The State of SFF – March 2022 (+ Some Life News)

It’s been super quiet here but there is a reason for that and now I can finally let you all know. I haven’t been blogging (or reading, to be honest) much because something else has taken up all my time and brain space. I am pregnant! 🙂

As you can imagine, this meant a lot of doctor’s appointments, organizational things to take care of and just wrapping my head around this new situation. I have read a whopping one, that’s right, ONE book in February and I haven’t written any of the reviews I wanted to. Oh yeah, and this post is also a week late. I can’t promise that I’ll be more active from now on as I don’t now how I’ll feel in the upcoming months, how much I can concentrate on reading or how much time I’ll have for this blog. I definitely hope to post more frequently again but we’ll just have to take things as they come.

Quickie News

  • The Sword and Laser Podcast are doing March Madness in March in order to pick the April book club read. I missed the fist round of votes but you can still participate until a winner has been chosen. This year’s choices are excellent and I’ve read many of them already.
  • Brandon Sanderson almost broke Kickstarter. Well, not really, but he did break Kickstarter records. Like most funded project ever, most money raised in 24 hours and (I’m making this one up) craziest author dude who secretly writes four novels in between writing 1200 page chunksters in his ongoing series. He’s a machine.

Orilium Mini-Readathon (March 14th-March 20th)

Maybe some of youe are in a slump and need a little motivation, or maybe you’ve participated in last year’s pre-readathon and want to continue building your character. Either way, G from The Book Roast has you covered with the Orilium Gear-Up Readathon.

Here’s my sign-up post including the prompts I’ve chosen and some potential books to fit them. If you’re an Archivist like me, we may have picked the same prompts.

Exciting March Publications

I am so behind already and it’s only March. But the publishing world doesn’t sleep and neither do their art departments. Looking at some of those covers, I am getting more and more impressed with what SFF has to offer us. Let’s hope the stories are as great as their wrapping.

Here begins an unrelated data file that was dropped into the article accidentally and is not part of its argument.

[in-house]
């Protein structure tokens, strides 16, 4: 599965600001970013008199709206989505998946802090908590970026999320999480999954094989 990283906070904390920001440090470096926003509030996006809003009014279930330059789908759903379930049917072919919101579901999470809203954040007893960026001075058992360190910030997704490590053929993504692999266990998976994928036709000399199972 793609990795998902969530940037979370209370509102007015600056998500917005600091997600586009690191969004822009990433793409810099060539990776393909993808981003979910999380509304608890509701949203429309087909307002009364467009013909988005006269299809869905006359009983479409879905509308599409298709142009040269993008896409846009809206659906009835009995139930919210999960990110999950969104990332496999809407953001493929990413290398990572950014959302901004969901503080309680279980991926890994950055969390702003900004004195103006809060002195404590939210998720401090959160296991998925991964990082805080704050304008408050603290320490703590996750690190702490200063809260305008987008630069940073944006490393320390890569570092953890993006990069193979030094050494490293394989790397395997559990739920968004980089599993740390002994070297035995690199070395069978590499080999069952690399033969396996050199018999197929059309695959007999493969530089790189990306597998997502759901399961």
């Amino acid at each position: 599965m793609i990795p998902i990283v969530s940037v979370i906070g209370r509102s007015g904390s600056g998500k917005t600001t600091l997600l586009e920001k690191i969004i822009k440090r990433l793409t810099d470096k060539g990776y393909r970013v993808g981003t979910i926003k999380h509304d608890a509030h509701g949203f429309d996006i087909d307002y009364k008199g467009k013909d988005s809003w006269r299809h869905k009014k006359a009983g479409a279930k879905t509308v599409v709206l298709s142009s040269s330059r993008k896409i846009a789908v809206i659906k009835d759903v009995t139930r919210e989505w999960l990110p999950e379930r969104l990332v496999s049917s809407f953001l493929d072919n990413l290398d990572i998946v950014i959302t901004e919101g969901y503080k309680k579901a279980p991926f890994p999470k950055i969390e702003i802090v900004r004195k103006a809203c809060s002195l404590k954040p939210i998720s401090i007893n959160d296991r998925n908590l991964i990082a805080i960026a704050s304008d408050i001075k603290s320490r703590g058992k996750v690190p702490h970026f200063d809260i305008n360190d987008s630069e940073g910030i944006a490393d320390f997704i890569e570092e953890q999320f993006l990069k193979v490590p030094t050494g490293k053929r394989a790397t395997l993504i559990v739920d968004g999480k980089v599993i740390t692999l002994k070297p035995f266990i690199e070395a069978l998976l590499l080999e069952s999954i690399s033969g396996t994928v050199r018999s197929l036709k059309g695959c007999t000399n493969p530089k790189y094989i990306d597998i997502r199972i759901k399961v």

I am pretty sure this will be a book I either adore 100% or hate with a passion. I don’t know why but I just can’t see myself feeling anything in between.

A hypnotic historical fantasy with gorgeous and unusual literary prose, from the captivating author of The Fourth Island.

Everyone knows of the horses of Iceland, wild, and small, and free, but few have heard their story. Sarah Tolmie’s All the Horses of Iceland weaves their mystical origin into a saga for the modern age. Filled with the magic and darkened whispers of a people on the cusp of major cultural change, All the Horses of Iceland tells the tale of a Norse trader on the Silk Road and the ghostly magic that followed him home to the land of fire, stone, and ice. His search for riches will take him from Helmgard, through Khazaria, to the steppes of Mongolia, where he will barter for horses and return with much, much more.

All the Horses of Iceland is a delve into the secret, imagined history of Iceland’s unusual horses, brought to life by an expert storyteller.


What a gorgeous cover! Also Japanese-influenced fantasy, gods, monsters, and humans co-existing, plus a curse to break sounds like a perfect recipe for a fun adventure.

From New York Times bestselling author and National Book Award finalist, Traci Chee, comes a Japanese-influenced fantasy brimming with demons, adventure, and plans gone awry.